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Notice given 18 July 2002

462  Senator Knowles: To ask the Minister representing the Minister for Transport and Regional Services—With reference to the Air Transport Safety Bureau Report 200103696 which cites two instances of cabin air contamination of the same aircraft, VH-NJA, on consecutive days and in both instances, the crew donned oxygen masks after being affected by contaminated air, and the cabin crew and passengers were affected by contaminated air:

(1) Why was the plane not immediately turned around when fumes were first detected.

(2) How are crew members who are wearing oxygen masks capable of identifying the source of the contamination.

(3) Is it not considered an emergency situation in which the aircraft should be landed as soon as possible; if not, what would happen if all crew members were seriously affected at the same time and unable to continue their duties.

(4) (a) How many flights were there between the two reported incidents; (b) why are the two incidents on the same report form; and (c) are they not two separate incidents.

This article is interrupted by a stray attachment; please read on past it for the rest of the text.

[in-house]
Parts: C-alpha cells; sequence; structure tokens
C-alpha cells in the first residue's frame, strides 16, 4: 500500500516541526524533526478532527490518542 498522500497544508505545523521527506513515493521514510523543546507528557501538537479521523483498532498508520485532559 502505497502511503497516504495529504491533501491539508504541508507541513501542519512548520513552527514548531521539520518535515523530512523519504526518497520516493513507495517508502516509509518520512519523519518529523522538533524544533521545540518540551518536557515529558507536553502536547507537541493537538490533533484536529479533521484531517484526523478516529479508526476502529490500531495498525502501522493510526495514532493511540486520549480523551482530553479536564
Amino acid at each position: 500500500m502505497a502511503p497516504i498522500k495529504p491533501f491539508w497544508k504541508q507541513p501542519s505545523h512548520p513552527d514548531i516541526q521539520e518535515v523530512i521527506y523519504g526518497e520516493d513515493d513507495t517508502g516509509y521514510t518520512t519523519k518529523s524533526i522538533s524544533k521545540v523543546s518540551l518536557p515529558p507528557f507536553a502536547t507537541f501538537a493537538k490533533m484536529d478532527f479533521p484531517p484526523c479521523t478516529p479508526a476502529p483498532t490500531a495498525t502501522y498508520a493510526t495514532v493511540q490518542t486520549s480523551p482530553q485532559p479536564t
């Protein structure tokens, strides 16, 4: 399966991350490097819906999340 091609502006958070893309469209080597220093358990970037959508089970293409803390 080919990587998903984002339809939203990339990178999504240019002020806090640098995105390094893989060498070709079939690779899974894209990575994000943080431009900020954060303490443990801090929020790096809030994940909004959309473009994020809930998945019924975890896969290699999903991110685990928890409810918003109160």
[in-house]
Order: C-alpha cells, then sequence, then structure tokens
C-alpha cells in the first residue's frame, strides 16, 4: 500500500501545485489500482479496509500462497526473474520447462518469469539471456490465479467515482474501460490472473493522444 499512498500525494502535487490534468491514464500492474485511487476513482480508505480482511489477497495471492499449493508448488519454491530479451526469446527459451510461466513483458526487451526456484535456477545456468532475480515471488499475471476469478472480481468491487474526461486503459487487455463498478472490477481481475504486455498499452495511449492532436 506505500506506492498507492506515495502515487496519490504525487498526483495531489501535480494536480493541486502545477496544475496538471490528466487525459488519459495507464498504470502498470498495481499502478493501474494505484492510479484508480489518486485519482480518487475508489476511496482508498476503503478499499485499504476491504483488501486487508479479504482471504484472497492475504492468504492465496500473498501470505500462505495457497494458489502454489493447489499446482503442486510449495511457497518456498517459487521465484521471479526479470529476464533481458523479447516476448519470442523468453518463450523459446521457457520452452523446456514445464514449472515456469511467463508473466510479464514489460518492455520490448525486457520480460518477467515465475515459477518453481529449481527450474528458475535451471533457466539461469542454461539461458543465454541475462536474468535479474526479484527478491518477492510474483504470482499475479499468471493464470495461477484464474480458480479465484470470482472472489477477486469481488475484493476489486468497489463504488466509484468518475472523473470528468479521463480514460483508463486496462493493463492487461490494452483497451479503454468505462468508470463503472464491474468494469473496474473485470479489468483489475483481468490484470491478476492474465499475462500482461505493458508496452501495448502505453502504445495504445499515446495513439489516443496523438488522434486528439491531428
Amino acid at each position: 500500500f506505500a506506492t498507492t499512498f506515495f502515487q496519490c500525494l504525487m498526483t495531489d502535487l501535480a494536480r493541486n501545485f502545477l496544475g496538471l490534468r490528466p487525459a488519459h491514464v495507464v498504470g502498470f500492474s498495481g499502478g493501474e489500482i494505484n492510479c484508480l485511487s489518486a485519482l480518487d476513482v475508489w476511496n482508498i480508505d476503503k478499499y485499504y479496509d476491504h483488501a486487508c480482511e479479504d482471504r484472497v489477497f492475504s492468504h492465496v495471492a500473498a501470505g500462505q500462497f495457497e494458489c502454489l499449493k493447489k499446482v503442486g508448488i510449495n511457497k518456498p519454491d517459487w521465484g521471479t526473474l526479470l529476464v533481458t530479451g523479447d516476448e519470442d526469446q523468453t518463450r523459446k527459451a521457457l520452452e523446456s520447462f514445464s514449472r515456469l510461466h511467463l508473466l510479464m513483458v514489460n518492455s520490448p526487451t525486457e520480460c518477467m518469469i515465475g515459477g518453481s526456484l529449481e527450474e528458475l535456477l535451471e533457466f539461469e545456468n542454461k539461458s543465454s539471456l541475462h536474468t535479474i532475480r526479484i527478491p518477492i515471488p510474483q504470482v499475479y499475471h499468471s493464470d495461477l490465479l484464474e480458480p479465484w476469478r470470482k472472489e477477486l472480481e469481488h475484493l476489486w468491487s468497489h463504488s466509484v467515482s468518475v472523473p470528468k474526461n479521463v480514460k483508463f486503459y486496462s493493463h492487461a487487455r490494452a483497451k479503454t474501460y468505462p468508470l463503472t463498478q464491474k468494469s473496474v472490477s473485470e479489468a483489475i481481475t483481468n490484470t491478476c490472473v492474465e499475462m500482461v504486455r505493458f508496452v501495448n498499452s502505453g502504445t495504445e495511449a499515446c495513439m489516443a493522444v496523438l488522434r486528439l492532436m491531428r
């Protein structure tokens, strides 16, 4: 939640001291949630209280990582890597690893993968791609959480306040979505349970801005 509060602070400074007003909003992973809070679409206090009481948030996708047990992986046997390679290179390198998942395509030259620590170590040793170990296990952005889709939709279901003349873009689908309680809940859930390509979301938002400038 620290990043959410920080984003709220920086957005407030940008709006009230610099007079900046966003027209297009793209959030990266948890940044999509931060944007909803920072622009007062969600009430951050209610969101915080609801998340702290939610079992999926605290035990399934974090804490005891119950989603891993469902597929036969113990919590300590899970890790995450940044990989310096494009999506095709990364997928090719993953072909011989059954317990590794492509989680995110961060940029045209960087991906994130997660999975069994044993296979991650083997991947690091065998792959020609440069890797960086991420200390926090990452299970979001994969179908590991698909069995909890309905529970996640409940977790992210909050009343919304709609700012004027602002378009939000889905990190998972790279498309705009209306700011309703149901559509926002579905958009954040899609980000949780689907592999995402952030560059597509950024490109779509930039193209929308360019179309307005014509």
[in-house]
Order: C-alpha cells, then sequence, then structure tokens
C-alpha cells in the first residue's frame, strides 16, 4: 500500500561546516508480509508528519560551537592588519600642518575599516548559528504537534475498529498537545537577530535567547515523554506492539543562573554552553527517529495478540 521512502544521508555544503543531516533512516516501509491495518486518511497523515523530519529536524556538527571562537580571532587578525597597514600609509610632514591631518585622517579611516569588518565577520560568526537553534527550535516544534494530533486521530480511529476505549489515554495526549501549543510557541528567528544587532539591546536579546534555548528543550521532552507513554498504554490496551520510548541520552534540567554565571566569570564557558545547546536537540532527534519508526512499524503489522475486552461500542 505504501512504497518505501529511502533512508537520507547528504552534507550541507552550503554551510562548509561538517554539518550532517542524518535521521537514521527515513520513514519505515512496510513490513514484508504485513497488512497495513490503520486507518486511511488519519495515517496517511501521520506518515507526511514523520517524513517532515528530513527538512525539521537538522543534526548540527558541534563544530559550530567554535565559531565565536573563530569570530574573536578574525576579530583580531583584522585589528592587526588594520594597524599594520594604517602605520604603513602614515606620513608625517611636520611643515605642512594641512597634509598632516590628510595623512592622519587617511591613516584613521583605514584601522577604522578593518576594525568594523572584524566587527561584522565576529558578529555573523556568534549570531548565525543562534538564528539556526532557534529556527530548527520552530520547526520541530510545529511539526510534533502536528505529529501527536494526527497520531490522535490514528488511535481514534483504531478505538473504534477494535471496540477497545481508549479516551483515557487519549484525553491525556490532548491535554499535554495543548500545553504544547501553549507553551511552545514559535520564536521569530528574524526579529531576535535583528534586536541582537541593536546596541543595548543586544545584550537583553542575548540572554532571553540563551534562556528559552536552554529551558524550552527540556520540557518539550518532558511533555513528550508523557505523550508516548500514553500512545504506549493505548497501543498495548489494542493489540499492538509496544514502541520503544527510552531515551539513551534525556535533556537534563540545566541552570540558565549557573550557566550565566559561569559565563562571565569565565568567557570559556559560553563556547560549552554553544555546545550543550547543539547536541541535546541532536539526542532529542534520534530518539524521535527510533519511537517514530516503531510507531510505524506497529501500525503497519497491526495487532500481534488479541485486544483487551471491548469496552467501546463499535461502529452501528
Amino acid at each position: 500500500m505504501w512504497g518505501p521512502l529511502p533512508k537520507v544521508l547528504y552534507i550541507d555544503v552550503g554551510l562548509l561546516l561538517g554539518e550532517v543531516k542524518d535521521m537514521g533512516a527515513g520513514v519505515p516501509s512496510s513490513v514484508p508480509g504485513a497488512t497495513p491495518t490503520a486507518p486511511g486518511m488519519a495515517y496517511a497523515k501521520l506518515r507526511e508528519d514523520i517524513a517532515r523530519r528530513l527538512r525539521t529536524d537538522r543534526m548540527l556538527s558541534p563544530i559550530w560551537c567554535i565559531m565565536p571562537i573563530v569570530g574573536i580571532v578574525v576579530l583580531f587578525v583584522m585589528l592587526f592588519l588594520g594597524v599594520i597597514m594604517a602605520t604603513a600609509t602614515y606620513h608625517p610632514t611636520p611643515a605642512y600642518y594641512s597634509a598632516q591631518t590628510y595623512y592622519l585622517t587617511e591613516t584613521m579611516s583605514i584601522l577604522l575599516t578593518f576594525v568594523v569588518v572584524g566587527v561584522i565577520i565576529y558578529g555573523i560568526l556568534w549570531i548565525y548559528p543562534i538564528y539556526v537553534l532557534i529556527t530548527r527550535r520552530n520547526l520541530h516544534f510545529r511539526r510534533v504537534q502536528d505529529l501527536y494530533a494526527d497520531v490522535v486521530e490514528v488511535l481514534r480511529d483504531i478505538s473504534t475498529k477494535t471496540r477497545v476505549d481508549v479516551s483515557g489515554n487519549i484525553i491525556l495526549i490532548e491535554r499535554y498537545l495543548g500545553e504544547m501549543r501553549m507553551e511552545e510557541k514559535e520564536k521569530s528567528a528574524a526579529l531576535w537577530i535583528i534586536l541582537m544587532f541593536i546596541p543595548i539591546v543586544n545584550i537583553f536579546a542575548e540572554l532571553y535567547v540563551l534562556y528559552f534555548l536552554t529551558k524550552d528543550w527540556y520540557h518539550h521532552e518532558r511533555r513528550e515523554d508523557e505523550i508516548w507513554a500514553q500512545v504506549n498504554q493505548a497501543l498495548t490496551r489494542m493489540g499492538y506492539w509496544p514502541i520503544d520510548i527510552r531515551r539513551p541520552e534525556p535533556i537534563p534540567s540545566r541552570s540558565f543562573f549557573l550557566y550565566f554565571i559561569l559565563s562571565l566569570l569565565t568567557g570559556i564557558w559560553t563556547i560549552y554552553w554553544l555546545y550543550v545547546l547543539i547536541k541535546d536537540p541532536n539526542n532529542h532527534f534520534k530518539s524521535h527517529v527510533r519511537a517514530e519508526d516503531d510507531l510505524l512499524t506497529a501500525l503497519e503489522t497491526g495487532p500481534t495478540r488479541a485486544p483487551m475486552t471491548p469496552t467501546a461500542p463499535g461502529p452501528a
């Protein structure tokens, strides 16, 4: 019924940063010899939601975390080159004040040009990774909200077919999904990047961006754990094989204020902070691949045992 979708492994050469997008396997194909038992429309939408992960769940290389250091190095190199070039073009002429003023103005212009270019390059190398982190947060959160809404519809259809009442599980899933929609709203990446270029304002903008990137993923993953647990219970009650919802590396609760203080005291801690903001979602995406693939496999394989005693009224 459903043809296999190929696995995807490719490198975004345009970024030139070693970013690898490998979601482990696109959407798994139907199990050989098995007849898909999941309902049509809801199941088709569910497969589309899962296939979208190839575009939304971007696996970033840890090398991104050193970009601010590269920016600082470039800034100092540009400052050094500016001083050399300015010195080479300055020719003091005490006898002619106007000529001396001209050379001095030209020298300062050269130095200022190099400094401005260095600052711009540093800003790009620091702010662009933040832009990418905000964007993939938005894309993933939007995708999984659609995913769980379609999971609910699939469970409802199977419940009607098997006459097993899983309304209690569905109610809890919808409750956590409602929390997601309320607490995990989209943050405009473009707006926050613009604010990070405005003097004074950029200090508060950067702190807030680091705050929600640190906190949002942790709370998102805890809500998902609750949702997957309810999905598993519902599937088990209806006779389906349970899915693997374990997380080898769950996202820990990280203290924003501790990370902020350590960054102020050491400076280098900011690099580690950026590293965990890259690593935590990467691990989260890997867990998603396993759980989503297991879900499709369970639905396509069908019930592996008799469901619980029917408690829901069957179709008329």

(5) Given the documented illness of crew and passengers on the first flight: (a) why was there found to be no sign of oil contamination when initially inspected by the ground engineers; and (b) what was different between the engineering check after the first flight found ‘no signs of oil contamination or oil leaks,’ and the next inspection, which ‘revealed oil contamination in the number 3 engine’.

(6) Given that, on 6 September 1999, the Australian Transport Safety Bureau issued recommendation R19990052 to the Civil Aviation Safety Authority (CASA) that stated in part, ‘These deficiencies should be examined by the regulatory authority as part of its responsibilities for initial certification and continued airworthiness of the BAe 146 aircraft’: Why then has CASA responded (more than 6 months later) that ‘CASA is satisfied that the BAe 146 aircraft in service in Australia are safe for public transport’.